Tuesday, November 30, 2010

About writing journals and writer's block

Anna at Anna's Obsession asked how people get over their writer's blocks. 
This is what I answered:

Writer's block is when you sit there in front of the computer or an empty paper and just stare at it. You come up with nothing to write. Absolutely nothing.

I thought it was just words, couldn't imagine it ever happening, but then came NaNoWriMo, and I was there. Staring at the empty screen.

I got over it.

1. I have a writing journal. It isn't very organized, it would be better if it was.

2. I write down my ideas. Where do I get the ideas?

Just like you, I too have interesting dreams. I remember my dreams when I don't try to remember them. I have written down several. Sometimes it's just words, or images, something associations.

I like to fantasize a lot. I fantasize when I walk the dog, when I take the bus, when I wait in line, when I do the dishes and especially when I try to fall asleep. I have written down some of these too.

I write fan fiction. I like taking existing story lines, characters, ideas, and play with them. Most often the fan fiction is unrecognizable, if you just change the most glaring bits, like names and descriptions.

I like reading. I read everything. From newspapers to books, contemporary novels, classics, children's books, any genre. I like watching television. I like movies. I like music. Every now and then I read, hear or see something, just a line, that makes me think. When I search for books at book store, I read the synopsis, and sometimes that makes me think.

The life itself is inspiring. Perhaps a couple of words heard in a bus, an usually beautiful day... things happen. Writers are artists painting with words.

Then there are those book, you know, that make you say "I could have written this better..."
Do it.

If nothing else works, there are several writing prompts around.

3. Then it's just to sit down and write. Even if it is "I am a writer. Writers write, so I write. I write mighty kingdoms and people of flesh and blood, and it is possible that somewhere, somehow, sometime, they live. In another galaxy, far far away from here... there was a little boy who dreamed about flying like his father. His father was an angel, but his mother was a mortal woman, prude and pious, and she was horrified to find out how an angel could desire what by the wicked, lusty people is called love, and she hated what became of this..."

And there you go.

Also, a habit of writing - every day, 2000 words or 10 pages (or what ever goal you have) - makes it hard for you not to write.
"If there's a book you really want to read, but it hasn't been written yet, then you must write it."
-- Toni Morrison
Dean R. Koontz says in "Writing Popular Fiction" this: "A writer's block is most often caused by one of five things: overwork, boredom, self-doubt, financial worries, or emotional problems between the writer and those close to him.
If overwork is the cause, stop writing for a couple of days or weeks; when you're ready to start again, you'll know, because the typewriter will no longer appear to be a formidable opponent, but a delightful toy.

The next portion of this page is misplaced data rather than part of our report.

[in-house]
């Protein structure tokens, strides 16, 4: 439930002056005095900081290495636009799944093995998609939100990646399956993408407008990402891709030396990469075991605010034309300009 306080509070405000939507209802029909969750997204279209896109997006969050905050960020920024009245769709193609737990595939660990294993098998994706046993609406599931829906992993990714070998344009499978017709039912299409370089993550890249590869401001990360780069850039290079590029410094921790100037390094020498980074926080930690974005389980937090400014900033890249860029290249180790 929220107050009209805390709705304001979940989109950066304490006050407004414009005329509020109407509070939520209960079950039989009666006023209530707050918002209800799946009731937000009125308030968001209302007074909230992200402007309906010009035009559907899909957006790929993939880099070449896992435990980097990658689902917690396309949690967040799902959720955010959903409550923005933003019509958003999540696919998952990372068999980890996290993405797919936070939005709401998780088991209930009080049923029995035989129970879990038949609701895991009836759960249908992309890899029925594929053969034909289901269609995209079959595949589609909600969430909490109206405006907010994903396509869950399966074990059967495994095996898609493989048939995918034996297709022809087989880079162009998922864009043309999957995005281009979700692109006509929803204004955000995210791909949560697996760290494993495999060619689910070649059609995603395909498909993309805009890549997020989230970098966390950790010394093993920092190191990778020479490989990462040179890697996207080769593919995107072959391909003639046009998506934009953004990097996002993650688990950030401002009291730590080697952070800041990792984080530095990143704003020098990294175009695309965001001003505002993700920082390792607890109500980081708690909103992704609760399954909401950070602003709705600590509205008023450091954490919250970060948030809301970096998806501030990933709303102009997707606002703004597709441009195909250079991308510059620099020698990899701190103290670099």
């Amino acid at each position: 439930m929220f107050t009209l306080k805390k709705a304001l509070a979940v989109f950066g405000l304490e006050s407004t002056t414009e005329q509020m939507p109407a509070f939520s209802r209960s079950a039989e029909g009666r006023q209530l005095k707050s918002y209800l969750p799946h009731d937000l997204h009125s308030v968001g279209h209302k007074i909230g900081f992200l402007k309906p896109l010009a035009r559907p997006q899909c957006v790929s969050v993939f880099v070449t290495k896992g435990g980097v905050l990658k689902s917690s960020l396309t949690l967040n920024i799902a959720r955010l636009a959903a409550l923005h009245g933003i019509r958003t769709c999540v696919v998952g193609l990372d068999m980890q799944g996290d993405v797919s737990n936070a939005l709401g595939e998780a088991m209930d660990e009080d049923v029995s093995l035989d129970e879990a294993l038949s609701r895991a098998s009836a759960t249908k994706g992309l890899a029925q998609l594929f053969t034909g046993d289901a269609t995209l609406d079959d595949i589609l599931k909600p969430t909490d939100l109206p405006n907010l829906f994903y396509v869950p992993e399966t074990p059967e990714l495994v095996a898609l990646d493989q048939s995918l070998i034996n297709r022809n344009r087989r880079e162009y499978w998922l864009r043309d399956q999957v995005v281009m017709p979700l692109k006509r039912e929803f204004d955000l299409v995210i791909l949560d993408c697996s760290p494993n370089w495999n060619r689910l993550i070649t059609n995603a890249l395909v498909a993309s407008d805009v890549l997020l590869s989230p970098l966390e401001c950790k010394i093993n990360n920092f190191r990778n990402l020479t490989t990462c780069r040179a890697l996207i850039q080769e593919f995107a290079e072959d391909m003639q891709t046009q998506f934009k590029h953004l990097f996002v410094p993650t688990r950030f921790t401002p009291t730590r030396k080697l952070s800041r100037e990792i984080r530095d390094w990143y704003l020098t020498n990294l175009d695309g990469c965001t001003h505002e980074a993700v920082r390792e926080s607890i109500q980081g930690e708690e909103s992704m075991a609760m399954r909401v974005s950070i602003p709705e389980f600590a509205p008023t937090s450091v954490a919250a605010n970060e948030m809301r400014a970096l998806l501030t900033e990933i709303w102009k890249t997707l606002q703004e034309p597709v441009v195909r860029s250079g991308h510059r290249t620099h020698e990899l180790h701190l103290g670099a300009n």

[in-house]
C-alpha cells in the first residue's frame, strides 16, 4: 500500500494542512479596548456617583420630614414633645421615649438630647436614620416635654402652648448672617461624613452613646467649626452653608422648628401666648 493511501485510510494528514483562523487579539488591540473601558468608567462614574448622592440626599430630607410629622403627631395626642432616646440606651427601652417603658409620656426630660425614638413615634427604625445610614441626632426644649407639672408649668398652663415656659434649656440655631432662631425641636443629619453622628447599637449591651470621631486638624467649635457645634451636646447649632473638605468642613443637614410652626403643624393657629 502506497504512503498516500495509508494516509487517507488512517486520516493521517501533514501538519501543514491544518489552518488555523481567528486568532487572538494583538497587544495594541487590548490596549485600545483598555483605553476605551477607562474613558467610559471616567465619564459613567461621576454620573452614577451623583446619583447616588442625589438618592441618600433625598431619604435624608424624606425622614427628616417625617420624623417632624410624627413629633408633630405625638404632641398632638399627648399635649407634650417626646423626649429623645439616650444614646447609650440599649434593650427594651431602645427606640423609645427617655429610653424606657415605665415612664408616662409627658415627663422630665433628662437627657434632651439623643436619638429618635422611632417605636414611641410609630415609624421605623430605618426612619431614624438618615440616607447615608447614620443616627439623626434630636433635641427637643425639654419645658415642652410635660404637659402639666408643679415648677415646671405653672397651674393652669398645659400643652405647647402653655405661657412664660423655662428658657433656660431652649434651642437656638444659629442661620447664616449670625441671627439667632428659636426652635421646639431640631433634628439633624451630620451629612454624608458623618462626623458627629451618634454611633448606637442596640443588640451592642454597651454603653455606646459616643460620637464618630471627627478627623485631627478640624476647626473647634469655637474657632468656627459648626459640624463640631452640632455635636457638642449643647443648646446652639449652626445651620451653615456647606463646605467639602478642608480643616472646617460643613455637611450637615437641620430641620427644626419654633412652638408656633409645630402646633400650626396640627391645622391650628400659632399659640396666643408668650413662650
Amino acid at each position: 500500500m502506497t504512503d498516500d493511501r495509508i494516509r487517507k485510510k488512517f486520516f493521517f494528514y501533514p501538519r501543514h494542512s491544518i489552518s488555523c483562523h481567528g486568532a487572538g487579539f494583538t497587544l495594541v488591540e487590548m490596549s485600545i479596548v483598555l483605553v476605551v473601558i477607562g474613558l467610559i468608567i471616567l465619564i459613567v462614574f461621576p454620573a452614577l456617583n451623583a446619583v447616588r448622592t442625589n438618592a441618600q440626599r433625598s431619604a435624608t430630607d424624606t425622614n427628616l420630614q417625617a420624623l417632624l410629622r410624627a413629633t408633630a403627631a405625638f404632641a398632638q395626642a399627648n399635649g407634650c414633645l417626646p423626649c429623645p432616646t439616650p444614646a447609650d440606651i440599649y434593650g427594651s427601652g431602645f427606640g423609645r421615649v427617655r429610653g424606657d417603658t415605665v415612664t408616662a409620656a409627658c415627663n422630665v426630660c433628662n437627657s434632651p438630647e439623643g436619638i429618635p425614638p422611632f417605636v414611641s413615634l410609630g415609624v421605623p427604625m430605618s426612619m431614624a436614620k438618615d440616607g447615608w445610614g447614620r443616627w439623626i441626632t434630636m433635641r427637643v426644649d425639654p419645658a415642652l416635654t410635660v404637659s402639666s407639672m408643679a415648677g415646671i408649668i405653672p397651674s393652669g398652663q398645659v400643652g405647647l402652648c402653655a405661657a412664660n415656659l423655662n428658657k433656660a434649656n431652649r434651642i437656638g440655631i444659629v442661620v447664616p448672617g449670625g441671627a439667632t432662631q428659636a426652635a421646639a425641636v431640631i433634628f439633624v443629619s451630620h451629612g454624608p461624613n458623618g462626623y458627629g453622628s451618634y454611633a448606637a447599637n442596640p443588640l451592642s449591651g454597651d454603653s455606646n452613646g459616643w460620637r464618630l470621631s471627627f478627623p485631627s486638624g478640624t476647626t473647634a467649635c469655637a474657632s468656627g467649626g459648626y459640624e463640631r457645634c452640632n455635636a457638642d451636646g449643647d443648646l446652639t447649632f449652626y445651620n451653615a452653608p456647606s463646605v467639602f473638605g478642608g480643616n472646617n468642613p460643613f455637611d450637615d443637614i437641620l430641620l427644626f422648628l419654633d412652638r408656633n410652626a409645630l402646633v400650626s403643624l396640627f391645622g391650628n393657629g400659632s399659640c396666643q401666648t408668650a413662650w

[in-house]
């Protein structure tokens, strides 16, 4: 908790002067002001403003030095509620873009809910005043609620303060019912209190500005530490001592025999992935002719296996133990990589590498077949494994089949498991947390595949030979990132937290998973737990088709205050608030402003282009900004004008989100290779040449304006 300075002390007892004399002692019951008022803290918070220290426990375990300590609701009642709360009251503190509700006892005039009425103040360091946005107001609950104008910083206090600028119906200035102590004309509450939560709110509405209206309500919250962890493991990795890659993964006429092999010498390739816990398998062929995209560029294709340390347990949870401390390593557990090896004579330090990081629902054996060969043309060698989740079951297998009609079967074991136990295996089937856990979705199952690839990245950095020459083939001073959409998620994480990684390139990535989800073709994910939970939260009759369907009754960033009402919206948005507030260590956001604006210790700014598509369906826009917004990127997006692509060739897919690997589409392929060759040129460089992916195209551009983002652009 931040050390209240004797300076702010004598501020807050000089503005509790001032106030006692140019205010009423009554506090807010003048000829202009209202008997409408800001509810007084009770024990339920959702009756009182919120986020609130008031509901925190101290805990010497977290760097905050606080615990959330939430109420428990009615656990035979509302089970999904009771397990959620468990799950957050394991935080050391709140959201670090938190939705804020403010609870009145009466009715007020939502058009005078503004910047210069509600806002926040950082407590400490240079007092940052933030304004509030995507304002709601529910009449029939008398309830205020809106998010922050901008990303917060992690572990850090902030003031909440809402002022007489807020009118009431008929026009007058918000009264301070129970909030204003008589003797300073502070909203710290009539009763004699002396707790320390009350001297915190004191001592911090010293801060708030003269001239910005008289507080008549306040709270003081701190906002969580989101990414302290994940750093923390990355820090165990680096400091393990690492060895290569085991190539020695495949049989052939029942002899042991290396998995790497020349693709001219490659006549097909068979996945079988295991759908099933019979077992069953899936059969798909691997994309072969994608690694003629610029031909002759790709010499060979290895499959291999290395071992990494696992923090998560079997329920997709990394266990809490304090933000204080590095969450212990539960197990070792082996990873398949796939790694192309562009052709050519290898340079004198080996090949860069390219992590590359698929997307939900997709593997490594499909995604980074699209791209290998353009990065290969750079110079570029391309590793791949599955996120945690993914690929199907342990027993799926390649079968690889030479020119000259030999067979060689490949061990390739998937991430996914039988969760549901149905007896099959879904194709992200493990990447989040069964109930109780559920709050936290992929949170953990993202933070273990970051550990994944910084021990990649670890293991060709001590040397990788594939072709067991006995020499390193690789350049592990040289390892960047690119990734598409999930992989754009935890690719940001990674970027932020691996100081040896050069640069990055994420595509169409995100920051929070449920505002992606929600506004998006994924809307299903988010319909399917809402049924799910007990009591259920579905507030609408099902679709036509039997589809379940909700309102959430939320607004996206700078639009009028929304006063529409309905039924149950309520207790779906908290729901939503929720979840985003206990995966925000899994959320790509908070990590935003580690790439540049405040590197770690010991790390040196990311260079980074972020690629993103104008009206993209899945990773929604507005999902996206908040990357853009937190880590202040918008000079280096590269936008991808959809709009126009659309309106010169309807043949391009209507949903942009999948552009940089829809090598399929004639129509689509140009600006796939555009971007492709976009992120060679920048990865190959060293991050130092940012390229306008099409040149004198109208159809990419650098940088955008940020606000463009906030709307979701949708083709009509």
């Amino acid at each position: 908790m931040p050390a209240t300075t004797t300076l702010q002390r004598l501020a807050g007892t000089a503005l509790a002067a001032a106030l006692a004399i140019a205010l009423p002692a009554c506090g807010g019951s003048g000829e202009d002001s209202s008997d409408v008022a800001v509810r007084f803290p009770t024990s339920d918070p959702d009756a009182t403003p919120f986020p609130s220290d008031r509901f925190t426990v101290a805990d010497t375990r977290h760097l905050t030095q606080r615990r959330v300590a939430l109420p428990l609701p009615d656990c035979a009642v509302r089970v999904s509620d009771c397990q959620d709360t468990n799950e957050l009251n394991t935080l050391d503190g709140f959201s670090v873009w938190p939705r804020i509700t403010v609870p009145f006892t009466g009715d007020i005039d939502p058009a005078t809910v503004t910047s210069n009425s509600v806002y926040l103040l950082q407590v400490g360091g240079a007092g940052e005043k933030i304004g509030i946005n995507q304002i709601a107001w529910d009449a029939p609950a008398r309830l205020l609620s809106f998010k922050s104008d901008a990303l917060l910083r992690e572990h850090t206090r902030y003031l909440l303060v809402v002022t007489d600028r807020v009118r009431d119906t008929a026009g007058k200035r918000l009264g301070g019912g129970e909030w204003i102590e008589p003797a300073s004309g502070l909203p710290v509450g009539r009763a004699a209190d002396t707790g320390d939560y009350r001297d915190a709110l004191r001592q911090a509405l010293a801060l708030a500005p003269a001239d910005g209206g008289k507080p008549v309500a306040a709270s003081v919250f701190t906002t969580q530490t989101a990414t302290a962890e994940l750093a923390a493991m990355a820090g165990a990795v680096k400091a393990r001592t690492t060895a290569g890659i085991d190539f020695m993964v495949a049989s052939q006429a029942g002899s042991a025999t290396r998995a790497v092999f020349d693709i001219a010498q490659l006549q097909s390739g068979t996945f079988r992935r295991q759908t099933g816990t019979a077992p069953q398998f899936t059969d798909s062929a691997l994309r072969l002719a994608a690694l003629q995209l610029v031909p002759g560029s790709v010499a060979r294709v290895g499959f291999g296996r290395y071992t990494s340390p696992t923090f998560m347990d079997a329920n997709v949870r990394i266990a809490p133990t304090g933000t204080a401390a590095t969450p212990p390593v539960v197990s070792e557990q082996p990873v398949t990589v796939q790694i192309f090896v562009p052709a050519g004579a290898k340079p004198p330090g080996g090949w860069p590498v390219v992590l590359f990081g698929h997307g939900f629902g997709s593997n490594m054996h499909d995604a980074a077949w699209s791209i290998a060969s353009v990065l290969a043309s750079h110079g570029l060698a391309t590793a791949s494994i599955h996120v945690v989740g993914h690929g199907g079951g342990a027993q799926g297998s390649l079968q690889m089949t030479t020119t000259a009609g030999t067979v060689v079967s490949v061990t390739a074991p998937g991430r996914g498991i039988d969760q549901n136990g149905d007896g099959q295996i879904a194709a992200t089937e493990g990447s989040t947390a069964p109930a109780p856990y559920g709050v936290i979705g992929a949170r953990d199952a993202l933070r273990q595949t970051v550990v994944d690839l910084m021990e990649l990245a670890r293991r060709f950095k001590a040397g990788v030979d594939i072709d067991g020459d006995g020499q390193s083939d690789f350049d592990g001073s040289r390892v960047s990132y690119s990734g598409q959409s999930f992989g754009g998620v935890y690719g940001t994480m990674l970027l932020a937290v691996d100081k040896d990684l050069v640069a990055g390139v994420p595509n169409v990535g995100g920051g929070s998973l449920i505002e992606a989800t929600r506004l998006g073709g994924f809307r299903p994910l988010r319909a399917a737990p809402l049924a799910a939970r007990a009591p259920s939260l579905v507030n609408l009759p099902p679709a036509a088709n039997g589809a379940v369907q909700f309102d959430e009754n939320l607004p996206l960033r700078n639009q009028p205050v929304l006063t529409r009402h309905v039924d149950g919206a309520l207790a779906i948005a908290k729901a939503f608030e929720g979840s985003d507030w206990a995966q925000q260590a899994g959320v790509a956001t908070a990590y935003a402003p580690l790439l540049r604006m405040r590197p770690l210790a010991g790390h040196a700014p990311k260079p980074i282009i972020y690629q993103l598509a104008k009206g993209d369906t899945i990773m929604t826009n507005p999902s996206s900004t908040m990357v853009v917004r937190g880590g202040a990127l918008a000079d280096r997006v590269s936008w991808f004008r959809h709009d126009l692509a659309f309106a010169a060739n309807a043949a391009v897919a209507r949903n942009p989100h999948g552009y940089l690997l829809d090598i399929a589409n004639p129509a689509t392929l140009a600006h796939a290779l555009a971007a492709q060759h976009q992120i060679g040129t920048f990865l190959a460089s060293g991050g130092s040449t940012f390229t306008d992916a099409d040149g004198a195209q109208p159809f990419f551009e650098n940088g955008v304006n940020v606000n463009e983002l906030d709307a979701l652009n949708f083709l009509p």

If boredom with the piece in progress has slowed you to a standstill, put it aside and begin something new, no matter how close to the end of the piece you may be; chances are, if it bores you, it will bore editors and readers also.
The simplest way to cure a case of self-doubt is to shame yourself without restraint for your lack of confidence and start something new which may, by its freshness, restore your confidence. Don't worry if you go through a dozen ideas before you hit something that gets you going again.
Financial worries must be solved before you can write again, even if that means you-the full-time freelancer-must take a job, temporarily, to keep above water, or you-the part-time writer-must take a part-time job and temporarily forsake writing until your financial position is less
If emotional entanglements occupy your mind and keep you from producing, sit down with your boyfriend/girlfriend, husband/wife, and talk out the things that are bothering you. Not only will such sessions improve your love life, they will improve your writing as well.
No writer's block need be more than a few days long if he is determined to break it."

Then I wrote this as base for an article to write, about Writer's Journal:

"A writer's notebook gives you a place to live like a writer, wherever you are, at any time of day."
-- From A Writer's Notebook, Unlocking the Writer Within You, by Ralph Fletcher
A writer's notebook is an idea storage and a resource bank.

You will need:

- a journal
  • Your journal should be such that you like to write in it. You have to like its looks. Choose covers that give you the feeling you are a professional writer, or inspirational covers.
  • I write on anything, but some people want their paper white, others prefer cream or pastels or other colors. Some prefer paper with lines, some unlined. The paper comes in different weights, surfaces and textures. Ordinary printer paper is white, light, smooth and dense. Choose the paper of your journal so that you enjoy writing on it.
  • Also, choose the size and bind so that you feel comfortable to write on it anywhere and carry it everywhere with you. A larger, spiral bound journal with soft covers might not be a good choice, but choose that, if you like writing in such. You can always get it loose hard covers.
  • Also, you should not feel afraid to tear off pages, draw lines over everything and get it dirty. It is supposed to follow with you until you have filled it, in every weather and environment, you are supposed to feel good to write in it in crowded places, in rain, in a coffee house - everywhere. Don't choose an expensive book you want to keep tidy. The writer's journal is not meant to be used with a ruler, nor is it meant to be graded. You are the only one who is supposed to see and read it.